(PS/XO/PC/Sw) ***** Age: 16+
Chalk it down – when was the last time you experienced a game that was funnier than its inspiration? This spin-off from the seemingly endless Marvel universe achieves a superior chuckle rating with ease – no mean feat given that James Gunn’s Guardians movies are themselves sharply scripted and full of laughs.
Even more surprisingly, the game’s developers, Eidos Montreal, pull it off without the help of either the films’ cast or, apparently, the team of writers. Eidos courageously avoids aping the movies’ arcs too. While the maverick band of mercenaries are the same characters we’ve come to love, more or less, here we get an entirely new and strikingly complex story.
It features, as usual, wise-ass Star-Lord/Peter Quill, scary assassin Gomorra, quarrelsome raccoon Rocket, Hulk-like Drax and lovable tree Groot. All have lost something, it seems, and much of the deftly sketched backstory hints at their emotional pain, underpinning a galaxy-spanning romp about a scam gone wrong.
It wouldn’t be a GotG spin-off without a thumping 80s soundtrack, so expect cracking tunes from Blondie, A-Ha, Simple Minds and Frankie Goes To Hollywood among many others.
You may have noticed this review seems preoccupied by the narrative and characterisation – with good reason. The plot is yoked to gameplay that comes off second-best to the fantastic world-building. It features a fair bit of standard platforming, repetitive puzzles and rote gunplay, alongside a team orders mechanic by which Star-Lord controls the special abilities of his pals. It’s resolutely single-player in structure and the combat interludes often resemble button-mashing fests.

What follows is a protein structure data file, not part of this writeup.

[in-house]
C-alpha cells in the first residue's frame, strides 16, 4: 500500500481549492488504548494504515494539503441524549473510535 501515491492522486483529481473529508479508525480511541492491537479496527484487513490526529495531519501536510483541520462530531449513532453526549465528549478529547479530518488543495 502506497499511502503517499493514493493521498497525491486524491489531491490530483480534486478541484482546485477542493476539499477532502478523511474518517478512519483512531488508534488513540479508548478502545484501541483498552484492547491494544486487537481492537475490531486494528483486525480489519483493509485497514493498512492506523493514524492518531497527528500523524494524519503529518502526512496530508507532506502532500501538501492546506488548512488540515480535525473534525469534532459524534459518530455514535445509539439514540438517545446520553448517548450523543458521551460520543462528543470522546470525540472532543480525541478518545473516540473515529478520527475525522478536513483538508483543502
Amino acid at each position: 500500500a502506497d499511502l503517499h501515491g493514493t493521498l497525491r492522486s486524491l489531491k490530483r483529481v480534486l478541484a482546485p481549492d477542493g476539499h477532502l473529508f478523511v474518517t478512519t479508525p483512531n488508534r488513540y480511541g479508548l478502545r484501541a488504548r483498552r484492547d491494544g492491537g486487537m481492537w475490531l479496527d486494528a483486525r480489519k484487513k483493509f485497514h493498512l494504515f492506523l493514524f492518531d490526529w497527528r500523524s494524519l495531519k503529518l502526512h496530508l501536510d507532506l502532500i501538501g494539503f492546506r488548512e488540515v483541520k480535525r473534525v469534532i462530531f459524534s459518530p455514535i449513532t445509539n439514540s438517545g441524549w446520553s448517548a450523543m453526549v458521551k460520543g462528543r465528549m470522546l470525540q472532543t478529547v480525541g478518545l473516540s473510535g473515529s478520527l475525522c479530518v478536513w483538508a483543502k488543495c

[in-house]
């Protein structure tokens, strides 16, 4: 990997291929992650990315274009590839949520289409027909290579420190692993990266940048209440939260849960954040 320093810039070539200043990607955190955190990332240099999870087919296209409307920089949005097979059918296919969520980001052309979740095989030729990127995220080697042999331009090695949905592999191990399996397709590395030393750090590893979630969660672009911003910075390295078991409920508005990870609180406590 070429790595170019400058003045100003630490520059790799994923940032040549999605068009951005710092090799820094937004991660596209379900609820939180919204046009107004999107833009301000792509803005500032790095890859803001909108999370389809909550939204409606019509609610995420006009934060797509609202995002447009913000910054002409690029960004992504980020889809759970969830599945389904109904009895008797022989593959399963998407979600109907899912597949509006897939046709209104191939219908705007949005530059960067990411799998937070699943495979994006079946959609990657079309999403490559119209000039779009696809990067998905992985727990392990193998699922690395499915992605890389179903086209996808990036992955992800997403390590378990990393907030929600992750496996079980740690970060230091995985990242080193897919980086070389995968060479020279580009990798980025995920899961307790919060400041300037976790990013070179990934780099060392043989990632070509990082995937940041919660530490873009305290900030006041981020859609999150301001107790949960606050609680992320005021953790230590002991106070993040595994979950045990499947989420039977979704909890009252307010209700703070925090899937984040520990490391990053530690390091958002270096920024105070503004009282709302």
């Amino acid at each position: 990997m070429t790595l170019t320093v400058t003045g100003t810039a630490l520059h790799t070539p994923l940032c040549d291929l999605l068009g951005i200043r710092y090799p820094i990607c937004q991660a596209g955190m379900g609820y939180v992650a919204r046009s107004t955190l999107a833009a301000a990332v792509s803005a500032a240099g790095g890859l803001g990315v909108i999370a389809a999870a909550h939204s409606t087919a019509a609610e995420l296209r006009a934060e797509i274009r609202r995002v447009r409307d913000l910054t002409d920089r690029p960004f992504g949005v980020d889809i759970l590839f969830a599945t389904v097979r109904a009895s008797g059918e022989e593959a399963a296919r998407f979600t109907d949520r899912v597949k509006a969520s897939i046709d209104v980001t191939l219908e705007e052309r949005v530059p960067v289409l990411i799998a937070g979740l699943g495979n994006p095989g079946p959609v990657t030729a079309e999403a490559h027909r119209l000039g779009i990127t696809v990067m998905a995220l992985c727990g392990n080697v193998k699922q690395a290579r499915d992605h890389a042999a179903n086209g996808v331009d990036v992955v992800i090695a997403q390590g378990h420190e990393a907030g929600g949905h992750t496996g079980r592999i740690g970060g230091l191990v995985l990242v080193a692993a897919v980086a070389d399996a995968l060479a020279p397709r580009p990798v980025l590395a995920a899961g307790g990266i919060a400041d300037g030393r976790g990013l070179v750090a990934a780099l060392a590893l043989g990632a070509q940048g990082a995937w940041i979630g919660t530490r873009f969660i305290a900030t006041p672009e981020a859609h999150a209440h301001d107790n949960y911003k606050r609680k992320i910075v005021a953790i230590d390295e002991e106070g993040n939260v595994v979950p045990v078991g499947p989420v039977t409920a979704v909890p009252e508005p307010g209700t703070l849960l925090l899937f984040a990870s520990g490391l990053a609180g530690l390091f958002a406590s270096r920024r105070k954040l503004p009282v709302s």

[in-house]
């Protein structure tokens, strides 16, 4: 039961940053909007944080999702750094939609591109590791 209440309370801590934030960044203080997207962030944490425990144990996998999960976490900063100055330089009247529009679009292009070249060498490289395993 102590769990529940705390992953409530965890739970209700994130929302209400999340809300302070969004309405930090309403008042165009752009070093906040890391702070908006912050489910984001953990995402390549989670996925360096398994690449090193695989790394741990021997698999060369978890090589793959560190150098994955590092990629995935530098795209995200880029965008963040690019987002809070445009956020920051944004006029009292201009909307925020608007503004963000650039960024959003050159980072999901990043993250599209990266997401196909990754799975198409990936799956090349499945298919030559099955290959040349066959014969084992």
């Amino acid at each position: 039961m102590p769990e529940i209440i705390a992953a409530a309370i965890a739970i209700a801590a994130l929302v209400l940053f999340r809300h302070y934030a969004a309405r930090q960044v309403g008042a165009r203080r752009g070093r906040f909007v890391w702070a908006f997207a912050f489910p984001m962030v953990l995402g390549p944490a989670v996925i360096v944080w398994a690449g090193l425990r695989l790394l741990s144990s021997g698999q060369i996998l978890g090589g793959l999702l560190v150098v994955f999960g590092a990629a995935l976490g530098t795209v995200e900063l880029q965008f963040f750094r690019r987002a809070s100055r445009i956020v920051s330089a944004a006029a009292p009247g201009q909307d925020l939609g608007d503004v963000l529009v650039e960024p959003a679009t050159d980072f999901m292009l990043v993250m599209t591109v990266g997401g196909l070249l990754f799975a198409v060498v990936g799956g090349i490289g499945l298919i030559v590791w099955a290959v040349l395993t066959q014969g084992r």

If that sounds offputting, however, fear not because the level design – filled with startling vistas and eye-popping colour – more than compensates. Besides that, every plodding battle is also only a Rocket’s whisker away from the next piece of crackling dialogue, piercing banter and throwaway one-liner. You will laugh, you might even cry. Even Groot’s famously limited vocabulary – a tonal variation of the words “I am Groot” – can trigger a giggle.
Kudos to Eidos for building a game so narratively engrossing in the Marvel universe that’s known more for the crunching CGI fights than subtle people observation. Admittedly, there’s plenty of mindless enemy-thumping here but it ends up unsatisfying in contrast to the rich relationships conveyed by a terrific script and persuasive voice acting.
Compare it with the expensive failure of stablemate Marvel’s Avengers. It overloaded itself with gameplay grind and convoluted systems that overshadowed the warm heart of the game in the story.
GotG approaches from the reverse angle and successfully creates a genuinely hilarious and affectionate portrait of the misfit guardians within the framework of a videogame.